This is Lexus' 6th consecutive victory but it was tied by our favorite automaker from Stuttgart.
With centuries of collective experience underneath their belts, it's a bit of a shame to hear that the world's automakers still average about 156 problems per 100 vehicles, at least for the 2014 model-year vehicles studied in the latest J.D. Power quality survey. This may sound like a lot because it guarantees at least one problem experienced per vehicle, but the upside of this is that these issues are beginning to stem from non crucial components such as the suspension or drivetrain.
That's because the increasing complexity of new cars has only added more components that can fail. "The industry is getting 'better and better' at preventing problems in traditional areas, such as suspension problems or mechanical issues," said Dave Sargent, vice president of global automotive at J.D. Power to Automotive News. "These things are getting better, but it's being offset by all the technology that's being stuffed into our cars now," he said. As such, the increase in problems was due to navigation, audio, communication, and entertainment systems although one interesting addition to the list of top 10 most common failures was the battery, with reports of failure rising by 44 percent this year.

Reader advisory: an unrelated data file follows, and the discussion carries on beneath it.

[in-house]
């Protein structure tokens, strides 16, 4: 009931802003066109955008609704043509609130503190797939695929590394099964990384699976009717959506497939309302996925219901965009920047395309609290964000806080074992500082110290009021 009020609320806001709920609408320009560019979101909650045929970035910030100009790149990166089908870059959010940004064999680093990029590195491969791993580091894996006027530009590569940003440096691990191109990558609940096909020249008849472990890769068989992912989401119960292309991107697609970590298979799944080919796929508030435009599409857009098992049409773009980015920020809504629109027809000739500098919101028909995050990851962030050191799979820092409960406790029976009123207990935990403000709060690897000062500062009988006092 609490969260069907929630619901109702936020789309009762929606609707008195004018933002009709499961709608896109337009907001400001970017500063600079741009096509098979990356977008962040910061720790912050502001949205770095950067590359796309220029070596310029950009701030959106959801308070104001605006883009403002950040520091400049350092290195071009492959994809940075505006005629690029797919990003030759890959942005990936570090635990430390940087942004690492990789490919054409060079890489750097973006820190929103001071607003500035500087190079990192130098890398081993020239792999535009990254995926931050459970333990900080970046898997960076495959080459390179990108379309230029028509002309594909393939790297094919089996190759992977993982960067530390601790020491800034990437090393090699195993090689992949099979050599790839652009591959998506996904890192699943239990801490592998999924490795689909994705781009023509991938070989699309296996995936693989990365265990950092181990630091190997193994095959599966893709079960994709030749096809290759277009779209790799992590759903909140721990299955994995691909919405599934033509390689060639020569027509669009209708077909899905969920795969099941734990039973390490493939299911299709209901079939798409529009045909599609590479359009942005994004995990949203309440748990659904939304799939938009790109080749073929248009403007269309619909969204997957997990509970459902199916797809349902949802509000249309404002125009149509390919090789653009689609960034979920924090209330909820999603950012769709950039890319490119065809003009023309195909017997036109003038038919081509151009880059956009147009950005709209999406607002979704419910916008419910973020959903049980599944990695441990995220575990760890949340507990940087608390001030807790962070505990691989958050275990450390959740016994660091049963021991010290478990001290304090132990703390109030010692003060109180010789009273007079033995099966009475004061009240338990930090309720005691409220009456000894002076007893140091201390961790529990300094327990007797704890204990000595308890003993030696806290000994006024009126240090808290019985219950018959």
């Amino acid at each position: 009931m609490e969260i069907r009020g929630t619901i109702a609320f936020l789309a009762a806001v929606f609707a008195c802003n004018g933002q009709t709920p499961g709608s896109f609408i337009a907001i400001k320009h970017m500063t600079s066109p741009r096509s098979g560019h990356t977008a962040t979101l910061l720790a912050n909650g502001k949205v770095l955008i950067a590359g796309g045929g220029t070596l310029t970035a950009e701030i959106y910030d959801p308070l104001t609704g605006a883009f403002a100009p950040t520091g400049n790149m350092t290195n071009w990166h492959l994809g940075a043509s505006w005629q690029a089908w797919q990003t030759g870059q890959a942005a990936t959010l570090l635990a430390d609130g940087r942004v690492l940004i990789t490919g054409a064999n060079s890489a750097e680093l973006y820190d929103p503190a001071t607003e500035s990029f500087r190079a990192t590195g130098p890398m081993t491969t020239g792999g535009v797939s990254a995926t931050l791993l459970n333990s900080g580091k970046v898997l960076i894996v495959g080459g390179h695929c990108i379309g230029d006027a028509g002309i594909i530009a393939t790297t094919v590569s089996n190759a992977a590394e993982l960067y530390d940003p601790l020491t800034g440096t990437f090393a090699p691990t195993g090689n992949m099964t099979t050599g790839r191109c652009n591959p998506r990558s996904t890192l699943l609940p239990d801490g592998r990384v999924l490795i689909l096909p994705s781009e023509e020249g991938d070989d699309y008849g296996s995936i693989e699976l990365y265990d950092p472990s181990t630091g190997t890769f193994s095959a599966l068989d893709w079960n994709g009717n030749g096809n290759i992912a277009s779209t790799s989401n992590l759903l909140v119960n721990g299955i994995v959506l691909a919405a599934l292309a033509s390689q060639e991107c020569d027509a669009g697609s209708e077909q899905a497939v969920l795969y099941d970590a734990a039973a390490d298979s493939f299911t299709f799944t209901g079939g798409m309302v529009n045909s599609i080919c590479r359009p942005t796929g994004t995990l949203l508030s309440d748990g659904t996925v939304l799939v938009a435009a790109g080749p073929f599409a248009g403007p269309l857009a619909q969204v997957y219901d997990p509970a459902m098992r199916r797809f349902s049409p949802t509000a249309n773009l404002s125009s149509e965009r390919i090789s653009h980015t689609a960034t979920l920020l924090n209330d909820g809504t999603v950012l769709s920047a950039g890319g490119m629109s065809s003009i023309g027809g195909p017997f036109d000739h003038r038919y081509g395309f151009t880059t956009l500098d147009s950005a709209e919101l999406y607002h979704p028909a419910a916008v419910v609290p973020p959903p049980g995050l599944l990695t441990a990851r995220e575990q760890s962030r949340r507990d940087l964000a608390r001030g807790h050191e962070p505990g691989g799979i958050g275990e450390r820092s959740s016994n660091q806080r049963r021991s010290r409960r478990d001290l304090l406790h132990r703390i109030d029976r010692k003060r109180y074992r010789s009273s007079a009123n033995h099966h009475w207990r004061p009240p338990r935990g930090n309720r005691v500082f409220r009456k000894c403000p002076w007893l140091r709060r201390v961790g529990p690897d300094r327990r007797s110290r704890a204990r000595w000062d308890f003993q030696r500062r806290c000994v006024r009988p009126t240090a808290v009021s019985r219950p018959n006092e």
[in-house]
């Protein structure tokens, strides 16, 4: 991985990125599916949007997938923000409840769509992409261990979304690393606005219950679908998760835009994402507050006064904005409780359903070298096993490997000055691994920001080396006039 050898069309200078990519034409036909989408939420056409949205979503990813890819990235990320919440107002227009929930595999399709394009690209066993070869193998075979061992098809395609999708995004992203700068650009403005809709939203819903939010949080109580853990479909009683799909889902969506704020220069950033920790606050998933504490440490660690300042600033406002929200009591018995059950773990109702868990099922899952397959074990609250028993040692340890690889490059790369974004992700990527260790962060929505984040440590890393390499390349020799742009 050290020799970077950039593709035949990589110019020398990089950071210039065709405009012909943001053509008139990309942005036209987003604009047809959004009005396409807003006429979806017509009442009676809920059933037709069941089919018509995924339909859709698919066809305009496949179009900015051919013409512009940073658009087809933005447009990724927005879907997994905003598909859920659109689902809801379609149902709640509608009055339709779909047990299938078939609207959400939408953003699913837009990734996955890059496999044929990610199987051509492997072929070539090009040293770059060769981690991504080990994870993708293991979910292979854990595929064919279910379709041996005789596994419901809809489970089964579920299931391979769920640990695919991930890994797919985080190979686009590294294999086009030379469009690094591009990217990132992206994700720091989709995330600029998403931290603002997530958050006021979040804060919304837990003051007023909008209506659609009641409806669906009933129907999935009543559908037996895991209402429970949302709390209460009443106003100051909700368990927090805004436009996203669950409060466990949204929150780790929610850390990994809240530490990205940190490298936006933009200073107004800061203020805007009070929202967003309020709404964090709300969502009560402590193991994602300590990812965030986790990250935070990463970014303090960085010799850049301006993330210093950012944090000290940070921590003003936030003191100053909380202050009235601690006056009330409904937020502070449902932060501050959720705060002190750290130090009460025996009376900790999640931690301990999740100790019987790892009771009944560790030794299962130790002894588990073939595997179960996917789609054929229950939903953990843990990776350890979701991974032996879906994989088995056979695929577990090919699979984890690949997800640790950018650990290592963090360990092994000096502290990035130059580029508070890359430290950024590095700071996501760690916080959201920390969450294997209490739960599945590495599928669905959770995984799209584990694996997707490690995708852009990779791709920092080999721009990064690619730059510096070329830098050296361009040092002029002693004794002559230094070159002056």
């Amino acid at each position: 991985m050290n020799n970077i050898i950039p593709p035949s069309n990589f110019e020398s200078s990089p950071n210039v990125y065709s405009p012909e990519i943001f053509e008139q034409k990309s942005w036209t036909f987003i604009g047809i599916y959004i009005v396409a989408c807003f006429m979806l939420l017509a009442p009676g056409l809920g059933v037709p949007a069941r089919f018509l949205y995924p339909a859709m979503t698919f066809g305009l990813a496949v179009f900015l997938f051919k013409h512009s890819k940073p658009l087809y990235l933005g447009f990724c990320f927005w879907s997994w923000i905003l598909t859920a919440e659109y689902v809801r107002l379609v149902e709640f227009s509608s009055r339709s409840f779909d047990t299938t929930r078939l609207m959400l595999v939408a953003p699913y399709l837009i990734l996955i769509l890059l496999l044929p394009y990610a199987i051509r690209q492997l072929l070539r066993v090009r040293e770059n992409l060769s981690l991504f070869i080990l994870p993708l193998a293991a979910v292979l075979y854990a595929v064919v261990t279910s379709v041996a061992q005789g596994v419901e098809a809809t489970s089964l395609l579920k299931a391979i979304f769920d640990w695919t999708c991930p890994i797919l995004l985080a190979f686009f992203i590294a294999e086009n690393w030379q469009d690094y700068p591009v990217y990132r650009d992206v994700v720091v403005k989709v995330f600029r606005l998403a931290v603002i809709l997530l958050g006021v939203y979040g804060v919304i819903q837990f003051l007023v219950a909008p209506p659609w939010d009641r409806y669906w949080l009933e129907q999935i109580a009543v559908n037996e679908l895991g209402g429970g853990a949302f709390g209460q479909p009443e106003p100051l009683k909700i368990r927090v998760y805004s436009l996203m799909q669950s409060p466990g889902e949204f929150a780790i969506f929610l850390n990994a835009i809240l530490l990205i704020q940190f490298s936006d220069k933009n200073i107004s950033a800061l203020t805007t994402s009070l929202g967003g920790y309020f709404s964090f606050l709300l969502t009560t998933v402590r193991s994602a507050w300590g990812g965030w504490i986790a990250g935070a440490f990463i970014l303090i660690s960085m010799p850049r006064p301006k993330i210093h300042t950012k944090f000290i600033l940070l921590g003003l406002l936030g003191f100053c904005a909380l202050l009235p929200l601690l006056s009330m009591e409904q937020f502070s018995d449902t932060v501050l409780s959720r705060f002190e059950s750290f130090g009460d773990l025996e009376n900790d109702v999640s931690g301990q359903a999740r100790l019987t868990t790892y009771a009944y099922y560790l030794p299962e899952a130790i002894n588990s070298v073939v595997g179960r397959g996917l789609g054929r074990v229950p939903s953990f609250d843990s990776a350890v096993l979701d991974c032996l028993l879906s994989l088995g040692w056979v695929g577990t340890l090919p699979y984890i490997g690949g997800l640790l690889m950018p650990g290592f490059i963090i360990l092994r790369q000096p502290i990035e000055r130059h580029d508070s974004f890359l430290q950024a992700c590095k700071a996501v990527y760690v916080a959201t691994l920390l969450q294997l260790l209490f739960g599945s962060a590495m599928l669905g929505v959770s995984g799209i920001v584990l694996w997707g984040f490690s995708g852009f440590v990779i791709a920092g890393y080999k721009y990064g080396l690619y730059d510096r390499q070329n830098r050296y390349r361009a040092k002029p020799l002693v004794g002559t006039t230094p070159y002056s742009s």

Tied for top spot of the latest JD Power ratings are Lexus and Porsche with an average of 110 problems per 100 vehicles, a rise of 15 problems per 100 vehicles for Lexus and 13 for Porsche over last year's study. Following Lexus and Porsche were Toyota, Buick, and Mercedes rounding off the top 5 most dependable automakers in the study. New to the top 10 segment was Mercedes, Hyundai, coming in at number 6, BMW ranking 7th, and Jaguar (shocker) taking 10th place. This shift in dependability rankings pushed GMC, Acura, Ram, and Lincoln out of the top ten spot. The Toyota Camry and Ford F-150, the sales leaders of their respective segments, also topped the Vehicle Dependability Study in their segments.
This correlation coincides with the survey's finding that buyer dollars go towards brands that rank high in quality. "We find buyers are increasingly avoiding models with poor reputations for dependability, so manufacturers can't afford to let quality slip, particularly on their best sellers," said Sargent. That may be why Fiat Chrysler, an automaker with brands inhabiting four out of the five last place slots, may be undergoing such dire financial hardships. Better luck next time.